Did you know that Tai Chi has been scientifically proven to have a positive impact on individuals living with chronic obstructive pulmonary disease?
Tai Chi, which originated from China, is an exercise characterized by posture alignment, weight shifting and circular movements that incorporate elements of muscle strengthening, balance, relaxation and breathing control. Tai Chi has been suggested as an appropriate, if not ideal, form of exercise for patients with chronic cardiopulmonary disease, such as COPD. Tai Chi has also been shown to have proven benefits in improving exercise capacity, physiological status, quality of life health related status, self-efficacy and associated with higher compliance to exercise in COPD patients.
If you look at the fundamentals of Tai Chi, you will see a strong alignment with the fundamentals of musculoskeletal and neuro-rehabilitative therapy practice. This includes static/dynamic sitting and standing balance, weight shifting, fall recovery, unilateral and bilateral movement, symmetrical and asymmetrical motion, open and closed patterns of movement. The practice of Tai Chi adds an additional focus on the breath and visualization. Studies have demonstrated the effects of these important components to our central nervous system. We can promote a transition from sympathetic to parasympathetic response in individuals practicing this “soft” form of martial arts. Increase in oxygen intake and enhanced toxin removal help shift the mind and body from a fight or flight response to one of healing and cellular recovery.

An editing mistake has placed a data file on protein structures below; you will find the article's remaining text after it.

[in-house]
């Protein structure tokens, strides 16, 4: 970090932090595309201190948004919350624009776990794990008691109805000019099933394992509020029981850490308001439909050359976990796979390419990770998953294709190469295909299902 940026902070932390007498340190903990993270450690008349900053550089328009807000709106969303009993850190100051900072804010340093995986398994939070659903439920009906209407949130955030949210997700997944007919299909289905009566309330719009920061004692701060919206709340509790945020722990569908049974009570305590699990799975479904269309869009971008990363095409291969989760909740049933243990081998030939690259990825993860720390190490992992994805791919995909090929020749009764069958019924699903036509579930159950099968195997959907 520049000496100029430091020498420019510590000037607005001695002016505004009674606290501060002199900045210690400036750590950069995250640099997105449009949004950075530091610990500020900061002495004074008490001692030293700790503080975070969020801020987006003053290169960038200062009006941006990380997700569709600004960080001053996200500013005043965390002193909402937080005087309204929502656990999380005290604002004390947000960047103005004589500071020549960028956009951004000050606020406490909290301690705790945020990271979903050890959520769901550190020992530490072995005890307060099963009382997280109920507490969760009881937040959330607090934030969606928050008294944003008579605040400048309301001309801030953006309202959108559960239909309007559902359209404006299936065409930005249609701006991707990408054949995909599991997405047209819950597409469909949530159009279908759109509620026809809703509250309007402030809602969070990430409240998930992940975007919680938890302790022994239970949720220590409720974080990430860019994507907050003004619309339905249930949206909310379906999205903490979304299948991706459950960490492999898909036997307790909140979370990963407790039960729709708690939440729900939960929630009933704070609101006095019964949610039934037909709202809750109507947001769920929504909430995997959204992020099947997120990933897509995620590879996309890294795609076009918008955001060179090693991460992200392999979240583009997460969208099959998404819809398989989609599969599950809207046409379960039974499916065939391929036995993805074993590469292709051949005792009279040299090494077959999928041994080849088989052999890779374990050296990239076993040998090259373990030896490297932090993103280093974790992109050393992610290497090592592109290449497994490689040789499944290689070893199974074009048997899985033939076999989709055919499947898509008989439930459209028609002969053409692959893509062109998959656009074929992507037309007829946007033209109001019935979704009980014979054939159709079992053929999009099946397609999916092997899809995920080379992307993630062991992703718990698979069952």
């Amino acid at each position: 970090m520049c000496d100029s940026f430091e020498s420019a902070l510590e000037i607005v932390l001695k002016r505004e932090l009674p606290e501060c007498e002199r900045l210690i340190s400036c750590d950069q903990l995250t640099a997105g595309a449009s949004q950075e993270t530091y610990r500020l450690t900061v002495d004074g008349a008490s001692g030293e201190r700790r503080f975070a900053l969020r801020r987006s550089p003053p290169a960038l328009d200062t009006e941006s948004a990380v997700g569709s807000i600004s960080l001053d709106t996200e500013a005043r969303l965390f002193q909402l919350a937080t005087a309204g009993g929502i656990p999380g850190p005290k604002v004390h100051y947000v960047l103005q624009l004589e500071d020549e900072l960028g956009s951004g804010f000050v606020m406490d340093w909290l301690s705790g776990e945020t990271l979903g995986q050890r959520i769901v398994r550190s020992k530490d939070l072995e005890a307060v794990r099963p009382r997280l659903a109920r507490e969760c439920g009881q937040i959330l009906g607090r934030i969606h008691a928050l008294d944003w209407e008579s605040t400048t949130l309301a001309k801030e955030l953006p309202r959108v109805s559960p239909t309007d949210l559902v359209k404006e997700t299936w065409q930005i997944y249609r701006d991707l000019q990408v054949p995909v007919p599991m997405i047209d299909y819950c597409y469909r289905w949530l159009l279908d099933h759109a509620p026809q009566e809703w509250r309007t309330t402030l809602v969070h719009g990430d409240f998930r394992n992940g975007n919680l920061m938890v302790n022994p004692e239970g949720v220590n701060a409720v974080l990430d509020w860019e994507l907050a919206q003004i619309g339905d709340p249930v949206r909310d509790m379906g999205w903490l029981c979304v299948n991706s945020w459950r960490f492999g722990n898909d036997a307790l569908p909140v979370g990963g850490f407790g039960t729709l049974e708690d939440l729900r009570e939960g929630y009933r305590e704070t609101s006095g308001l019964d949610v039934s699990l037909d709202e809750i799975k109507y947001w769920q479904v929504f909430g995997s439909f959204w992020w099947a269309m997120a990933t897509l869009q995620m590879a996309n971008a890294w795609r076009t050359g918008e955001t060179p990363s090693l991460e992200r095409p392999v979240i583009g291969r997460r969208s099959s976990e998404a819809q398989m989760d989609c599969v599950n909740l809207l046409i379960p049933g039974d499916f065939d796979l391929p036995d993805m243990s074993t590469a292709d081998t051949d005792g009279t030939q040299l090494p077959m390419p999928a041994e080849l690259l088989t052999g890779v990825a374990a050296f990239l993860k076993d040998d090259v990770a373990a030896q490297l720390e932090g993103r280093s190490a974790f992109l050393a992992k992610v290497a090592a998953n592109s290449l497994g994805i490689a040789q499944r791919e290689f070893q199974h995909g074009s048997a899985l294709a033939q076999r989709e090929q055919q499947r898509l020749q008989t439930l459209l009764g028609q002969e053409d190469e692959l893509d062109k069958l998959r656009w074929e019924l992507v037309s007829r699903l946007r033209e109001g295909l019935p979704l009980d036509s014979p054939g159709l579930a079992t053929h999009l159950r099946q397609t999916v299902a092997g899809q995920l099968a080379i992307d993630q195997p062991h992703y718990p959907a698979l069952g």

Did you know the 2017 Functional Pathways Symposium will include a course on Body, Breath and Vision: Evidenced Based Tai Chi? Our FP University also has CEU courses available on the role of Tai Chi in rehabilitation. YouTube has some excellent videos of the practice. The Harvard Medical School Guide to Tai Chi is an outstanding reference available through your local book store or online. We encourage you to check out this innovative approach to patient care.